thought leader

This definition is part of our Essential Guide: IT channel sales and marketing strategy for the digital era
Contributor(s): Linda Tucci

A thought leader is an individual or an organization whose expertise in a certain area is highly respected and in demand. Thought leaders generally pioneer new ideas rather than follow conventional wisdom. They use their authority to influence their areas of expertise, to generate revenue for themselves and/or for their organizations, and to create value for entities that seek them out. As their reputations grow, thought leaders may see their sphere of influence broaden beyond their initial areas of expertise, similar to pop culture celebrities whose opinions are sought on all manner of topics.

In the field of computers and information technology, thought leaders abound. Examples include two American pioneers of the personal computer revolution of the 1970s, Bill Gates, co-founder of Microsoft, and the late Steve Jobs, co-founder of Apple. Futurist, prolific author and inventor Ray Kurzweil, who received the National Medal of Technology and Innovation, the United States' highest honor in technology, in recent years has promoted the idea of a hybrid human brain whose biological thinking is enhanced by artificial intelligence and other information technology tools. Clayton Christensen, the Kim B. Clark Professor of Business Administration at Harvard Business School and widely recognized as the foremost authority on disruptive innovation, is a thought leader for companies being disrupted by digital technologies.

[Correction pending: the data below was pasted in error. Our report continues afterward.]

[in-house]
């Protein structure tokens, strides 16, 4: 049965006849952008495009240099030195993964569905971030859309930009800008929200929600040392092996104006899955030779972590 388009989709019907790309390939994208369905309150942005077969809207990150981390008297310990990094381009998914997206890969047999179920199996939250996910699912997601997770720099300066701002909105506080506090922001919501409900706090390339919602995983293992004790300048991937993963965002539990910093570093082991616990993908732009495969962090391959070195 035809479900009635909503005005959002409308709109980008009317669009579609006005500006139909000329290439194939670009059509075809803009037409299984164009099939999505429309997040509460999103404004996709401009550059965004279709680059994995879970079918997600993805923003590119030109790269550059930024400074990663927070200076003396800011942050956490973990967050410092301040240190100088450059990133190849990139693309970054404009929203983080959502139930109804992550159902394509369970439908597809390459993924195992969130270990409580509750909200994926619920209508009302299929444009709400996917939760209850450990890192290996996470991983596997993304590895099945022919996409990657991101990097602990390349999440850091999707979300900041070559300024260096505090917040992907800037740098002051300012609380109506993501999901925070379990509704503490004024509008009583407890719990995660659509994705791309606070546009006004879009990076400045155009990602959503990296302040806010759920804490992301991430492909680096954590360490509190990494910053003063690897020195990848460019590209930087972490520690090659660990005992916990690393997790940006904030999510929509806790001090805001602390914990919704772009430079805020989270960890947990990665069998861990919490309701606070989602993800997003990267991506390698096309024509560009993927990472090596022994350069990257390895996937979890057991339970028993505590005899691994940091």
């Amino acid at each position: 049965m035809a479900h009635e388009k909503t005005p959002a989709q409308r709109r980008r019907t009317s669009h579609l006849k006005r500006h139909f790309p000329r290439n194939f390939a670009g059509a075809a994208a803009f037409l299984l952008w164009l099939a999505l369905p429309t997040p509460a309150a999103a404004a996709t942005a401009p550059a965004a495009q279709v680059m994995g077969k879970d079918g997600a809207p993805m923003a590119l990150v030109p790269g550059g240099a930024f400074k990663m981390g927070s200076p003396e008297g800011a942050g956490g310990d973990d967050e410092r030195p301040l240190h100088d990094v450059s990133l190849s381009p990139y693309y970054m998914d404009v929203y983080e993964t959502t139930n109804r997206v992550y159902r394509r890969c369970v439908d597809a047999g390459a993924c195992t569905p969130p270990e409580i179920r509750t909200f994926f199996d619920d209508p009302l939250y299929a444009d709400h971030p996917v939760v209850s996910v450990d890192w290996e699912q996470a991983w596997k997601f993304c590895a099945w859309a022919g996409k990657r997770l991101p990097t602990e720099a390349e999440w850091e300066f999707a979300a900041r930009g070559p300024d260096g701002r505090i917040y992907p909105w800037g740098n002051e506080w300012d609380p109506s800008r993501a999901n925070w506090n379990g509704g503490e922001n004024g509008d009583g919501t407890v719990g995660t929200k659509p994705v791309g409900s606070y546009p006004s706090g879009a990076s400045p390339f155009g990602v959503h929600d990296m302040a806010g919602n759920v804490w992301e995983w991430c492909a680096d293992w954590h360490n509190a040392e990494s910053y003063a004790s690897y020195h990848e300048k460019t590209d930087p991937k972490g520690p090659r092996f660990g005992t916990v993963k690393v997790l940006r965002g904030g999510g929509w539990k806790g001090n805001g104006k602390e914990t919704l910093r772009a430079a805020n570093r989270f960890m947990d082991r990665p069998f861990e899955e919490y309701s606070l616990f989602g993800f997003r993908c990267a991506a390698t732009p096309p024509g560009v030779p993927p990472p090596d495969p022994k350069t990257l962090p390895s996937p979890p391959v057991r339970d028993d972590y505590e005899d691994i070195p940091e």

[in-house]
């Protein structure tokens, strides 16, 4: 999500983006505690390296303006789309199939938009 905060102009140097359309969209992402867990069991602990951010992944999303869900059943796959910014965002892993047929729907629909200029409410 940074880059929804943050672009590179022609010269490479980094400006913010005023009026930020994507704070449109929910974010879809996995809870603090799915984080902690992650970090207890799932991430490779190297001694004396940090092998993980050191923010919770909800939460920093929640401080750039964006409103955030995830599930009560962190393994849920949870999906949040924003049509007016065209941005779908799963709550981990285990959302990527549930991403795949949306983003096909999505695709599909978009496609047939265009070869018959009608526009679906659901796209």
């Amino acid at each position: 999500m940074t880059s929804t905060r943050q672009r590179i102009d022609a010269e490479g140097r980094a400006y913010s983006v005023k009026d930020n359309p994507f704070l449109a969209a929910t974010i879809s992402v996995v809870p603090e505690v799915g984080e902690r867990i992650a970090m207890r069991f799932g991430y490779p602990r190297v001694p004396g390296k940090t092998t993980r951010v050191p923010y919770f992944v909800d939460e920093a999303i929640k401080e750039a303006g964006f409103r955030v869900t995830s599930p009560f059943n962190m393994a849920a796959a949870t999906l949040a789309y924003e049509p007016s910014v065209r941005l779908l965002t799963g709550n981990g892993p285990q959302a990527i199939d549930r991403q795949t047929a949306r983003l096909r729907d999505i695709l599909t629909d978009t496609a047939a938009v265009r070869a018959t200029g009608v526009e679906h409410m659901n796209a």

History of the term

According to The Oxford English Dictionary, the first use of thought leader was in 1887 by authors Lyman Abbott and S.B. Halliday, who in their biography of Henry Ward Beecher described the abolitionist as "one of the great thought leaders in America." The term was revived in the 1980s by the business press. Wikipedia cites a 1990 story by Patrick Reilly in The Wall Street Journal marketing section that used the term "thought leader publications" to refer to such magazines as Harper's. Business guru Joel Kurtzman, a managing senior fellow at think tank Milken Institute and himself considered a thought leader, is often credited with coining thought leader in the 1990s when he was editor in chief of Strategy+Business magazine.

How to become a thought leader

Since its revival in the 1980s, the term has remained very much in vogue; indeed, becoming a thought leader in one's field is now considered an important component of a successful career. For the McKinseys and Deloittes of the marketplace -- firms that survive by giving advice -- being recognized as a thought leader is essential to making money.

Not surprisingly, the business press is filled with advice on how to become a thought leader. In her Nov. 9, 2010, article in Harvard Business Review, "How to Become a Thought Leader in Six Steps," marketing consultant Dorie Clark emphasized that in a globalized economy employees and executives alike need to build their reputation as a "singular expert" who not just participates in the workplace conversation but drives it. She recommends that people follow these six steps to launch their thought leadership:

  1. Create a robust online presence.
  2. Flaunt high-quality affiliations.
  3. Give public speeches.
  4. Appear on TV.
  5. Win some awards.
  6. Publish a book.

As some thought leadership promoters acknowledge, being a thought leader comes with risks. The spotlight thought leaders enjoy means they are also open targets for criticism or ridicule if their ideas are shown to be foolish.

This was last updated in July 2015

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